Achieving styled underlines in CSS

2016-12-09 | #css, #solution, #webdev

This is one of those miniscule effects nobody thinks should pose any kind of CSS problem, but indeed: Oh what a headache!

Just consistently styling the underline under a text independently from the font above is an oversight, which has not been implemented in the last two CSS revisions although being missed sorely from the very beginning of stylesheets. And besides being some sort of a bummer: the people designing the pages you have to build have no idea of this constraint.

But in fact, there is a fairly simple, if obscure solution working on all current major browsers.

The key is using a linear gradient as a background image on an inline element, so that the background follows line breaks. A linear gradient gives us precise control over position, color and thickness of the underline. The only downside being, that you cannot leave the line height with a background, preventing underlines far away from the base line.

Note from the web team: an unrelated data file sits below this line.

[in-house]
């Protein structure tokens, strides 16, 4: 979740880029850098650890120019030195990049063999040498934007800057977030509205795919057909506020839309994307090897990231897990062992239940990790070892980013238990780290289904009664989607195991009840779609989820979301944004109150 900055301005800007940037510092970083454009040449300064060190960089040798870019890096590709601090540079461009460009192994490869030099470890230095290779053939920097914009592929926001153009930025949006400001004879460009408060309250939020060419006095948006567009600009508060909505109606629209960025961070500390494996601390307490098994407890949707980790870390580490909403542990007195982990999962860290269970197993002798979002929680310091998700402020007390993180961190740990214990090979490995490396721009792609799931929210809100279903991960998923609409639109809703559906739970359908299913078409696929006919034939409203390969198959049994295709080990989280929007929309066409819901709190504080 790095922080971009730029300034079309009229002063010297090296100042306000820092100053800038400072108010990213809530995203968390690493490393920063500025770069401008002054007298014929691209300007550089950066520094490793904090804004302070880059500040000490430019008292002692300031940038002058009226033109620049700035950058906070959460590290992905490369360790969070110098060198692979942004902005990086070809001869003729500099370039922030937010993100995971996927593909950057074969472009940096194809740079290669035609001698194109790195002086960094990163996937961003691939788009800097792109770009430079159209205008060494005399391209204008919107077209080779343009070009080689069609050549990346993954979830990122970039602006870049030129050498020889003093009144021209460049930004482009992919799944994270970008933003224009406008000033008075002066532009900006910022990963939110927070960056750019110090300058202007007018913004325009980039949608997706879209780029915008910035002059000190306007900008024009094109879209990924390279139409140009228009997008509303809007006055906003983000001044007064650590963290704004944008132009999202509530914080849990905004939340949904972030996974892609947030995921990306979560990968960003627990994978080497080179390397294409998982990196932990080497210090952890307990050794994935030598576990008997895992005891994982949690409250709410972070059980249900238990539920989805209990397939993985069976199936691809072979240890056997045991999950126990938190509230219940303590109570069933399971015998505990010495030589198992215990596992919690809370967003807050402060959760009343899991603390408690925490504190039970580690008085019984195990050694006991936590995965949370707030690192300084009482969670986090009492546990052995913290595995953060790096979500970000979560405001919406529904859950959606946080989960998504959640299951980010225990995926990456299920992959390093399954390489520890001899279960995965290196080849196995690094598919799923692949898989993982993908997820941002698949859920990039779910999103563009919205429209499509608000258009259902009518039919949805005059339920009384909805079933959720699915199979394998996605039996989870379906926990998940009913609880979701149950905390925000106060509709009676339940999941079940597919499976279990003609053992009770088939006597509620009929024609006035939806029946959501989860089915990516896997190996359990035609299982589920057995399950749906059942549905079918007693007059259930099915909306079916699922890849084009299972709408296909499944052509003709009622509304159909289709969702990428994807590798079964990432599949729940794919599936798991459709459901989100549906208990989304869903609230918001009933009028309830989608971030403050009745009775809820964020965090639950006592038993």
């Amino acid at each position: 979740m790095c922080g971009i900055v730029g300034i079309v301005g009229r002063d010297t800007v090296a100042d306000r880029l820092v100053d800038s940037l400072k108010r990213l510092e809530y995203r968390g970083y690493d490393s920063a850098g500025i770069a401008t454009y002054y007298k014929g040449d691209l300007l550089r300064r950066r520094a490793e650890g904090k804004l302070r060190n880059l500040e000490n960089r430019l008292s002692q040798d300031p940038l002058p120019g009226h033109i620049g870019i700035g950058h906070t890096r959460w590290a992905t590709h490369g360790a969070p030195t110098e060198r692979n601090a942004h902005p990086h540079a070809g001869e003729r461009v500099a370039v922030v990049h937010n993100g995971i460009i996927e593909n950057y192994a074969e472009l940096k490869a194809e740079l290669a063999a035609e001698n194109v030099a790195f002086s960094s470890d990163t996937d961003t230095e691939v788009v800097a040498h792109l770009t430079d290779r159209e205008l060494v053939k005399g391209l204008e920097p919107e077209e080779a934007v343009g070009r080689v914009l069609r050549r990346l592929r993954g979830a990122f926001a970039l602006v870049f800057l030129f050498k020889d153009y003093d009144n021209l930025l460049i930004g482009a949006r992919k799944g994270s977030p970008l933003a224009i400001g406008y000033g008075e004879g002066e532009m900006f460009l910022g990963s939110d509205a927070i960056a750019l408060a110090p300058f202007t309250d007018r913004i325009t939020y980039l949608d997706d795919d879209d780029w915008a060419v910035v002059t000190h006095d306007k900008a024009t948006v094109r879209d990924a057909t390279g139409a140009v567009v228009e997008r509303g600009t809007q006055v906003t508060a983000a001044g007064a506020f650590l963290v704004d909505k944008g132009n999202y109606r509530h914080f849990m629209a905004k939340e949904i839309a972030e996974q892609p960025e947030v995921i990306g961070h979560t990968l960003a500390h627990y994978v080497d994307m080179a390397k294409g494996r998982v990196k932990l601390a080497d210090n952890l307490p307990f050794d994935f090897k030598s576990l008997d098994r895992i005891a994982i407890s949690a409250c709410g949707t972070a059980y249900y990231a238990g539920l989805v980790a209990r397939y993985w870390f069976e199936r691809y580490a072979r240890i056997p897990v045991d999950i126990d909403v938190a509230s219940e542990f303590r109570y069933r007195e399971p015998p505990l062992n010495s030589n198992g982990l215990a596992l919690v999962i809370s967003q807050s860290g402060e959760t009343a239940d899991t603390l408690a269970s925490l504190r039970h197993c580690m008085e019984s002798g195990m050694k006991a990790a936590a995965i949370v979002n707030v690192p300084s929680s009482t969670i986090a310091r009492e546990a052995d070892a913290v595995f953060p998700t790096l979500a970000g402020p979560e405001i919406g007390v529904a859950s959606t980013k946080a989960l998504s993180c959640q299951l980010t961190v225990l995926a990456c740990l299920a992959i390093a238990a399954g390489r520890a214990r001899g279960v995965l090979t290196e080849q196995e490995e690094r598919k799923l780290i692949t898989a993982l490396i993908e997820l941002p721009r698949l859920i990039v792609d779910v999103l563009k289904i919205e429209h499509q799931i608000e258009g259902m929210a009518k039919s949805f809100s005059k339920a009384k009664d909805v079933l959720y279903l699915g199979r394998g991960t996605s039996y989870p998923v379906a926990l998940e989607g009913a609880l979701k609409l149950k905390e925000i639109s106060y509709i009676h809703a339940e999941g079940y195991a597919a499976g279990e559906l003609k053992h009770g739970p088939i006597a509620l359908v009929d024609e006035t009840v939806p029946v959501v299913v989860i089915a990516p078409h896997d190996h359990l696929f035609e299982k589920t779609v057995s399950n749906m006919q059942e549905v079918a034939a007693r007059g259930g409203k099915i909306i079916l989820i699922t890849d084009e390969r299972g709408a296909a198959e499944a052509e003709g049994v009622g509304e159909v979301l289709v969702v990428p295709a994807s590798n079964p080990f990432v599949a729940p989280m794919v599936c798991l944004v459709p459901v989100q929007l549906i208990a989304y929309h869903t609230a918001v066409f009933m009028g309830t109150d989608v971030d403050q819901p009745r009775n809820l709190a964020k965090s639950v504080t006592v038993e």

Consider this Stylus mixin:

stylable-underline($color=COPYTEXT_FONTCOLOR, $weight=1px, $offset=0)

text-decoration: none

background-image: linear-gradient(to top, transparent, transparent $offset, $color $offset, $color ($offset + $weight), transparent ($offset + $weight))

background-repeat: repeat-x

Applying this mixin to an inline text element such as a span or a link will beautfully render an underline, having the $color you want it to have, being $width pixels thick and displaying at an $offset from the bottom end of the line height.

If you have to style your links as blocks, you can always introduce a span (class "caption" e.g.), that may then hold the underline correctly.